One of the most unchronicled aspects of 80’s junk culture is the post-apocalyptic metal video. They always seem to be inspired by the Mad Max trilogy, especially Mad Max Beyond Thunderdome. While the video for Judas Priest’s “Locked In” (1986) is clearly a Thunderdome ripoff, there’s also the Scorpions' “Rock Me Like a Hurricane” and Krokus’ “Screaming in the Night”, which also seem to ripoff Thunderdome, yet somehow predate the movie. Could George Miller have been inspired by a Krokus video to create Mad Max Beyond Thunderdome? Probably not. Maybe it was an aesthetic that was “in the air” at the time. After all, it was Ezra Pound that said that artists are the antennae of the human race, and sometimes those antennae pick up images of dudes fighting in cages and chicks with giant teased hair wearing tattered Amazon clothes.
Instead of the usual Van Halen video where Eddie is tapping his guitar into the camera and Diamond Dave is karate kicking while bouncing up and down on bungee chords (Dave might've been the world's first vocal athlete), here are videos that create a world and seem to be telling a story, yet the logic of the story slips through the viewer's fingers. Most people are dumbfounded at the “plotting”, laugh at the hair and the clothes, and then dismiss them as a nonsensical relic of a big stupid era. I watch them and think “I wish there was a whole movie like this. My life would finally be complete, or at least less empty”.
Well, such a movie exists, and it’s called Roller Blade. Here we have an 80’s post-apocalyptic metal video at a much lower budget, expanded to 90 minutes, and then elevated to uncompromising art. This insane world, further fleshed out in seven or so sequels that I have yet to see, is brought to us by Donald G. Jackson, semi-famous for making that post-apocalyptic frog movie that stars “Rowdy” Roddy Piper (that would be Hell Comes to Frogtown).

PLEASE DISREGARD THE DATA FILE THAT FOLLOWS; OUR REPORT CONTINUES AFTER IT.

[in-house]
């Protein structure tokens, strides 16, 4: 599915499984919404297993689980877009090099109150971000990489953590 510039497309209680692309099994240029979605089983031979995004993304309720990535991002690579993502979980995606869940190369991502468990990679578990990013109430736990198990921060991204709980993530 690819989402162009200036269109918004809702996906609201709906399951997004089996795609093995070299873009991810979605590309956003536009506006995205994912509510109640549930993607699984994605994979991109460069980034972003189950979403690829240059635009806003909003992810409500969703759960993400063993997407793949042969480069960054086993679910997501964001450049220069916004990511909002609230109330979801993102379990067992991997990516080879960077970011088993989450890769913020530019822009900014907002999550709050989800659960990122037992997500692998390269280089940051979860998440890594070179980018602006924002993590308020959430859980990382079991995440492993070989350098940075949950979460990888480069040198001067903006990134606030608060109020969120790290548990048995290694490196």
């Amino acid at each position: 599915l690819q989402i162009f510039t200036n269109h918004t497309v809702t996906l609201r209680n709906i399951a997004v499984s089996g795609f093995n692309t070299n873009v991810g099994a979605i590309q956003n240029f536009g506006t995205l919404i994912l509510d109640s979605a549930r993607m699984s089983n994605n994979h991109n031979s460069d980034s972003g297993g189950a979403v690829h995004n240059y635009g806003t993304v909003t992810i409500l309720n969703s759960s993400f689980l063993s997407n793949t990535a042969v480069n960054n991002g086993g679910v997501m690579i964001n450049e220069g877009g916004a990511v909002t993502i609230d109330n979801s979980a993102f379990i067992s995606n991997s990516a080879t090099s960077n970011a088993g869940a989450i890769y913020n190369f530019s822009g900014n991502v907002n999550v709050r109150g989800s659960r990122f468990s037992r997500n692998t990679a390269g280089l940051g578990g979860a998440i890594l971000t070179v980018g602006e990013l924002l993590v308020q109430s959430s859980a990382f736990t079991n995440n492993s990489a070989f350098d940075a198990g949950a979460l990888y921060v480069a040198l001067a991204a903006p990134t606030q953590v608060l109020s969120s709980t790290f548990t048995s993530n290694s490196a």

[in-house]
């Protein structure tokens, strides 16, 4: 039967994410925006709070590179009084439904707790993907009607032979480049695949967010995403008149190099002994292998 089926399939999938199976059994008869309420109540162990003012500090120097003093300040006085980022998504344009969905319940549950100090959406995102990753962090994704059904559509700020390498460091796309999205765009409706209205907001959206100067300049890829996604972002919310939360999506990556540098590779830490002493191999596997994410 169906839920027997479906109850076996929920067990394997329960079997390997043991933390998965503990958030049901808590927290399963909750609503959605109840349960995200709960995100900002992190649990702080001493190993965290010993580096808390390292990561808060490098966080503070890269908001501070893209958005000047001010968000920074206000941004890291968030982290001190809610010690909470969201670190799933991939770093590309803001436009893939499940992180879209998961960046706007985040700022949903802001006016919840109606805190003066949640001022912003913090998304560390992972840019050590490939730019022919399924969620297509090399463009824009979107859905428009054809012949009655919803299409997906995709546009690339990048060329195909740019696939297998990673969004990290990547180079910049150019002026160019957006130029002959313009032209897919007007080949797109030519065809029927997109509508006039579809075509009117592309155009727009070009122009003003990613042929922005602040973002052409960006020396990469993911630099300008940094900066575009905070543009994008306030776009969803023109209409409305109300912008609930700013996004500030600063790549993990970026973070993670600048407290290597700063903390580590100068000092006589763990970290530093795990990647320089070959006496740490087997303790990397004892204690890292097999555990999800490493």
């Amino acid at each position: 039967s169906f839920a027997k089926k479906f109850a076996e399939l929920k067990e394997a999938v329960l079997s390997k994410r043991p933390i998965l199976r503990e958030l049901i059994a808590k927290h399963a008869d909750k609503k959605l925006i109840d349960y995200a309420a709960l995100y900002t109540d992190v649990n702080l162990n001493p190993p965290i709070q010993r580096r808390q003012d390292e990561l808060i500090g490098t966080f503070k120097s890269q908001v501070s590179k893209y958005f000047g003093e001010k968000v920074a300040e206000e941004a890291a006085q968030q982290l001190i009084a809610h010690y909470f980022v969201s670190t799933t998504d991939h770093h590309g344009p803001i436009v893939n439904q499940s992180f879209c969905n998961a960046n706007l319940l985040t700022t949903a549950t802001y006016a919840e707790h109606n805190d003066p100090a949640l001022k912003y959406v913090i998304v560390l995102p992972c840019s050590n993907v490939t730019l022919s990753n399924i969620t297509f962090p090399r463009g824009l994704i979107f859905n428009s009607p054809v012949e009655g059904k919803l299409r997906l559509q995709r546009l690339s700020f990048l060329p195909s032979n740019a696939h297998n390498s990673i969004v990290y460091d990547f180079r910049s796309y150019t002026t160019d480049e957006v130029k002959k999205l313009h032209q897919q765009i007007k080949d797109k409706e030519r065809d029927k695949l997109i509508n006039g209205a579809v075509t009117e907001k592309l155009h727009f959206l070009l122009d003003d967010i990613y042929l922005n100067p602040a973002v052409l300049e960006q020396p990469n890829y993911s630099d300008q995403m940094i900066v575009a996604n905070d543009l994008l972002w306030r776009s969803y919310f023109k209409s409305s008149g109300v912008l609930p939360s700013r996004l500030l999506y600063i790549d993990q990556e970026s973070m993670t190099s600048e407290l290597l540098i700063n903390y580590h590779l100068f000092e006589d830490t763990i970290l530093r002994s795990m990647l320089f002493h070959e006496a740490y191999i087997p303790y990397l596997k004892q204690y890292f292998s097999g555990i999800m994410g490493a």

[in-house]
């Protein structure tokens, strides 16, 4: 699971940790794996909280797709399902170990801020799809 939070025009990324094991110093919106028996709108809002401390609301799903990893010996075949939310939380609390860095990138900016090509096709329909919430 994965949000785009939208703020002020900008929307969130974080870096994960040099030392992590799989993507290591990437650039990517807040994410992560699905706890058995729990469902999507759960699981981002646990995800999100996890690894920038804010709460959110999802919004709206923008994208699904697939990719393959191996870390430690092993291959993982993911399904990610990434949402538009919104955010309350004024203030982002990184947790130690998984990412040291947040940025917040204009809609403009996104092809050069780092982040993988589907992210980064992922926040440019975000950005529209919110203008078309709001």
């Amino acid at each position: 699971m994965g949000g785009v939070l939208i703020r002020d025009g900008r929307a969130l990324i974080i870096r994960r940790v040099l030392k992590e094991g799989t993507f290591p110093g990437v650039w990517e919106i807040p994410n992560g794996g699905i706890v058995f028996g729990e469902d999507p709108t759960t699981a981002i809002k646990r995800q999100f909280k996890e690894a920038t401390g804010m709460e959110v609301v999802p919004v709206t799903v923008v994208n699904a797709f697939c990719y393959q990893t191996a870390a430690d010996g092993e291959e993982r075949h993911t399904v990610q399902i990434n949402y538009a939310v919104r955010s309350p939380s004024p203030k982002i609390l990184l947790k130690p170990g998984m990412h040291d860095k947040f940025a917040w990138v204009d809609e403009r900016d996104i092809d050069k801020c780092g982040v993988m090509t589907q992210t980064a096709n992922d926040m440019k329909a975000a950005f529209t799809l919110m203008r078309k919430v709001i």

Roller Blade revolves around a roller blading convent that worships a smiley face, headed up by “Mother Speed”, who is confined to a wheelchair but still wears roller skates (I guess that would be a display of irony, or maybe it's just stupid). She has a bunch of big haired/big titted heroines (including Michelle Bauer and late porn actress Barbara Peckinpaugh, previously addressed and undressed in my review for Shadows Run Black) that exclusively wear spandex and leather when they’re actually wearing clothes. They do battle against the minions of an evil hand puppet (who apparently worships a shopping cart hanging from the ceiling) over a magic crystal, while combating roving gangs of punk rockers along the way. Trust me, it’ll all make sense once you watch the movie. That’s a lie, for the record.
Here, cheap jack visionary Jackson creates a hermetically sealed world that manages to comment on the fascistic consequences of consumerism run amok (the shopping cart is a clue), as well as a punk vs. metal treatise, all covered in fog and hairspray. Just like those post-apocalyptic videos, it transmits its ideas through fashion and pop iconography. More importantly, it creates an aesthetic universe that never existed before; a fashion show for the hopeless gluehuffer in all of us. If you don't buy any of that, just remember that the movie is filled with some pretty righteous nudity and a bunch of dumb stuff that makes no sense. It's a combination that really works if you're wasted on the brewskis.
Now, here are some pics:
that's what you call a "heavy metal entrance"
notice the punk rocker there in the background
killing is my business...and business is lackluster
the men are fashionable too
this magic bath heals battle wounds, so it's plot related, for the record
gotta have toonz
training sequence, folks
nunchukus, of course
that there's a shot
I know he's a haevy metal mascot, but I can't pin down the band
the evil master gets hotties delivered to him wrapped in tinfoil